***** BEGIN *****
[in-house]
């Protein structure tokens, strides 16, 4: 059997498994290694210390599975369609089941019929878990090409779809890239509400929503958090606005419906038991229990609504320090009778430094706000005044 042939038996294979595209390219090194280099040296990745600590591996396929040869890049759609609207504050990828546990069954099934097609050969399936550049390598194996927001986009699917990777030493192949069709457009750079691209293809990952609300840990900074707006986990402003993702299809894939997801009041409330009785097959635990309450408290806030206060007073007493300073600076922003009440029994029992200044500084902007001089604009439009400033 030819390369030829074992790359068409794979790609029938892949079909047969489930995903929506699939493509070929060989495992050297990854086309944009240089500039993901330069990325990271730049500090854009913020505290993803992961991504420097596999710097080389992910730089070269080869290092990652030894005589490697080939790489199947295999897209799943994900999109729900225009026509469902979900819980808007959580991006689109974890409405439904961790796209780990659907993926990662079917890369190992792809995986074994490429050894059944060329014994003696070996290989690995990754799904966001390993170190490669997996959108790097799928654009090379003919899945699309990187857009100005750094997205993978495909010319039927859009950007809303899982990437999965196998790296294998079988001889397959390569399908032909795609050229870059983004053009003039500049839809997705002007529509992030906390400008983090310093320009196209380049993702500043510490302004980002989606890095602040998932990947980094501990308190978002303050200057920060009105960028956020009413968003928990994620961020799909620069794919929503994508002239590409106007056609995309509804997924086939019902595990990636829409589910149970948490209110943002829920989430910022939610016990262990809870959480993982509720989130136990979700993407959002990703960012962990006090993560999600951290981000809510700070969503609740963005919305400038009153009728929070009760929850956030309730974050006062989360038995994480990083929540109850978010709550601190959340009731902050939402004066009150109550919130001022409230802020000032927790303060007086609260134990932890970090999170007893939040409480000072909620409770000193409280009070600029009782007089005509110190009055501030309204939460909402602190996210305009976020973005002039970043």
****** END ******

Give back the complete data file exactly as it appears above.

[in-house]
């Protein structure tokens, strides 16, 4: 059997498994290694210390599975369609089941019929878990090409779809890239509400929503958090606005419906038991229990609504320090009778430094706000005044 042939038996294979595209390219090194280099040296990745600590591996396929040869890049759609609207504050990828546990069954099934097609050969399936550049390598194996927001986009699917990777030493192949069709457009750079691209293809990952609300840990900074707006986990402003993702299809894939997801009041409330009785097959635990309450408290806030206060007073007493300073600076922003009440029994029992200044500084902007001089604009439009400033 030819390369030829074992790359068409794979790609029938892949079909047969489930995903929506699939493509070929060989495992050297990854086309944009240089500039993901330069990325990271730049500090854009913020505290993803992961991504420097596999710097080389992910730089070269080869290092990652030894005589490697080939790489199947295999897209799943994900999109729900225009026509469902979900819980808007959580991006689109974890409405439904961790796209780990659907993926990662079917890369190992792809995986074994490429050894059944060329014994003696070996290989690995990754799904966001390993170190490669997996959108790097799928654009090379003919899945699309990187857009100005750094997205993978495909010319039927859009950007809303899982990437999965196998790296294998079988001889397959390569399908032909795609050229870059983004053009003039500049839809997705002007529509992030906390400008983090310093320009196209380049993702500043510490302004980002989606890095602040998932990947980094501990308190978002303050200057920060009105960028956020009413968003928990994620961020799909620069794919929503994508002239590409106007056609995309509804997924086939019902595990990636829409589910149970948490209110943002829920989430910022939610016990262990809870959480993982509720989130136990979700993407959002990703960012962990006090993560999600951290981000809510700070969503609740963005919305400038009153009728929070009760929850956030309730974050006062989360038995994480990083929540109850978010709550601190959340009731902050939402004066009150109550919130001022409230802020000032927790303060007086609260134990932890970090999170007893939040409480000072909620409770000193409280009070600029009782007089005509110190009055501030309204939460909402602190996210305009976020973005002039970043």